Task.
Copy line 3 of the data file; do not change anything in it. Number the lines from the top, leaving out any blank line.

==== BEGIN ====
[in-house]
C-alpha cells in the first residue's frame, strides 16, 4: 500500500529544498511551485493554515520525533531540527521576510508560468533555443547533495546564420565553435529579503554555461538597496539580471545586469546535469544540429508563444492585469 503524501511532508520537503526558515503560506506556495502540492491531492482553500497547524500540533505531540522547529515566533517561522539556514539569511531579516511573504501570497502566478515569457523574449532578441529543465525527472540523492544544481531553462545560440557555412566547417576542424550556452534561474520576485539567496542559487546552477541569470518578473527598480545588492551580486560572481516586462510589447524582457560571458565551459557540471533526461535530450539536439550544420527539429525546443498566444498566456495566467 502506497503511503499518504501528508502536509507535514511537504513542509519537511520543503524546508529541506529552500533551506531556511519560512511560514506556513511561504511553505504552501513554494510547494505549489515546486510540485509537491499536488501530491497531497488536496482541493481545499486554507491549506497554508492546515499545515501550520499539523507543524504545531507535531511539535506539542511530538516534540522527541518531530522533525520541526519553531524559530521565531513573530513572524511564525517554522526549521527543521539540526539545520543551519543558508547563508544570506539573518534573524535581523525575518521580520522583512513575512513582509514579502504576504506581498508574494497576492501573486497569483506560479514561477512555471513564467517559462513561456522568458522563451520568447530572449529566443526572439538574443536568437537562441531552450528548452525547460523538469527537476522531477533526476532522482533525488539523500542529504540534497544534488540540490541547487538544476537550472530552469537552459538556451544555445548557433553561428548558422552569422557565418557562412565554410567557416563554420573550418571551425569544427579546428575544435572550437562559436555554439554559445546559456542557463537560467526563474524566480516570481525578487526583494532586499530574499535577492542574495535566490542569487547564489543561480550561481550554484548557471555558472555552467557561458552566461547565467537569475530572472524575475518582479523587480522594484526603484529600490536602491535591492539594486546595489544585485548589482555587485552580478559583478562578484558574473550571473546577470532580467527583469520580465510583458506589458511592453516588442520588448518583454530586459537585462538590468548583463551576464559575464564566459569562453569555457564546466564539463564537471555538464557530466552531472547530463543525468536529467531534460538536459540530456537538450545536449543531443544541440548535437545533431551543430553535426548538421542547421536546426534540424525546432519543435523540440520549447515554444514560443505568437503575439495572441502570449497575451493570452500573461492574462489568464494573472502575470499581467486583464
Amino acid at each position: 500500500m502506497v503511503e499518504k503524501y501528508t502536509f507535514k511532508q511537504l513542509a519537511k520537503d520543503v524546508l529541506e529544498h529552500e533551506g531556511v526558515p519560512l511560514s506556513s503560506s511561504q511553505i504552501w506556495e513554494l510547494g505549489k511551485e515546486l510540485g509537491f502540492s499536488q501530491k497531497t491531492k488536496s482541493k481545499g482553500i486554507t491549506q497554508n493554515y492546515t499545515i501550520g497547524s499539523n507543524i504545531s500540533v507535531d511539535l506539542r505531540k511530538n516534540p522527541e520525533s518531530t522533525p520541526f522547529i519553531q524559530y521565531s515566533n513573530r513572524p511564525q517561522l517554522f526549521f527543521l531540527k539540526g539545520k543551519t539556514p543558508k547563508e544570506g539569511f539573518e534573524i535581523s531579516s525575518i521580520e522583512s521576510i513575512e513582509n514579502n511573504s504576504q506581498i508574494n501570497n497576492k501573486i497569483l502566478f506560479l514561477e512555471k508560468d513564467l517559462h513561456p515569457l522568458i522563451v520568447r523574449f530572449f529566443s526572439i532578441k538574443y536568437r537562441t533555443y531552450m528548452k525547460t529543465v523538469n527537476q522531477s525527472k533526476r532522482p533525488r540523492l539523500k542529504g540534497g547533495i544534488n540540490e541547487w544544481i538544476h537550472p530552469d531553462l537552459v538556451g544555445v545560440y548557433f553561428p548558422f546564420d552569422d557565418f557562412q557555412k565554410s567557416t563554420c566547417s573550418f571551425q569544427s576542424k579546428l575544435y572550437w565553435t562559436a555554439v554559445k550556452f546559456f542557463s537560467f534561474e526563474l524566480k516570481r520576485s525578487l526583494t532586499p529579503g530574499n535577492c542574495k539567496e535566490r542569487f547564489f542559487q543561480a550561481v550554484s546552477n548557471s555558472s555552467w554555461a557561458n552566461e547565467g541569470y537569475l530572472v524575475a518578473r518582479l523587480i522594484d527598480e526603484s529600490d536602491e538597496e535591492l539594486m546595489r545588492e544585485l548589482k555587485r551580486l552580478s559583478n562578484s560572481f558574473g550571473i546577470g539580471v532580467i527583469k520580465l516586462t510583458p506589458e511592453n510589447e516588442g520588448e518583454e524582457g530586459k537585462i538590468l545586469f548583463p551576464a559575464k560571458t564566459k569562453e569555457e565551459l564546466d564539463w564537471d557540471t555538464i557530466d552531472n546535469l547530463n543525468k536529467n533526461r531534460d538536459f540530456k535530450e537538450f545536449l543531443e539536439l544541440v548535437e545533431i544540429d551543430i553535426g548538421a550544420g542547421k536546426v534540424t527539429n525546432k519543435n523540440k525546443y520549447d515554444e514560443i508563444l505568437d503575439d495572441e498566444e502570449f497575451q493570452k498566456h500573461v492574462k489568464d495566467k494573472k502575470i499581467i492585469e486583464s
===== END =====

Amino acid at each position: 500500500m502506497v503511503e499518504k503524501y501528508t502536509f507535514k511532508q511537504l513542509a519537511k520537503d520543503v524546508l529541506e529544498h529552500e533551506g531556511v526558515p519560512l511560514s506556513s503560506s511561504q511553505i504552501w506556495e513554494l510547494g505549489k511551485e515546486l510540485g509537491f502540492s499536488q501530491k497531497t491531492k488536496s482541493k481545499g482553500i486554507t491549506q497554508n493554515y492546515t499545515i501550520g497547524s499539523n507543524i504545531s500540533v507535531d511539535l506539542r505531540k511530538n516534540p522527541e520525533s518531530t522533525p520541526f522547529i519553531q524559530y521565531s515566533n513573530r513572524p511564525q517561522l517554522f526549521f527543521l531540527k539540526g539545520k543551519t539556514p543558508k547563508e544570506g539569511f539573518e534573524i535581523s531579516s525575518i521580520e522583512s521576510i513575512e513582509n514579502n511573504s504576504q506581498i508574494n501570497n497576492k501573486i497569483l502566478f506560479l514561477e512555471k508560468d513564467l517559462h513561456p515569457l522568458i522563451v520568447r523574449f530572449f529566443s526572439i532578441k538574443y536568437r537562441t533555443y531552450m528548452k525547460t529543465v523538469n527537476q522531477s525527472k533526476r532522482p533525488r540523492l539523500k542529504g540534497g547533495i544534488n540540490e541547487w544544481i538544476h537550472p530552469d531553462l537552459v538556451g544555445v545560440y548557433f553561428p548558422f546564420d552569422d557565418f557562412q557555412k565554410s567557416t563554420c566547417s573550418f571551425q569544427s576542424k579546428l575544435y572550437w565553435t562559436a555554439v554559445k550556452f546559456f542557463s537560467f534561474e526563474l524566480k516570481r520576485s525578487l526583494t532586499p529579503g530574499n535577492c542574495k539567496e535566490r542569487f547564489f542559487q543561480a550561481v550554484s546552477n548557471s555558472s555552467w554555461a557561458n552566461e547565467g541569470y537569475l530572472v524575475a518578473r518582479l523587480i522594484d527598480e526603484s529600490d536602491e538597496e535591492l539594486m546595489r545588492e544585485l548589482k555587485r551580486l552580478s559583478n562578484s560572481f558574473g550571473i546577470g539580471v532580467i527583469k520580465l516586462t510583458p506589458e511592453n510589447e516588442g520588448e518583454e524582457g530586459k537585462i538590468l545586469f548583463p551576464a559575464k560571458t564566459k569562453e569555457e565551459l564546466d564539463w564537471d557540471t555538464i557530466d552531472n546535469l547530463n543525468k536529467n533526461r531534460d538536459f540530456k535530450e537538450f545536449l543531443e539536439l544541440v548535437e545533431i544540429d551543430i553535426g548538421a550544420g542547421k536546426v534540424t527539429n525546432k519543435n523540440k525546443y520549447d515554444e514560443i508563444l505568437d503575439d495572441e498566444e502570449f497575451q493570452k498566456h500573461v492574462k489568464d495566467k494573472k502575470i499581467i492585469e486583464s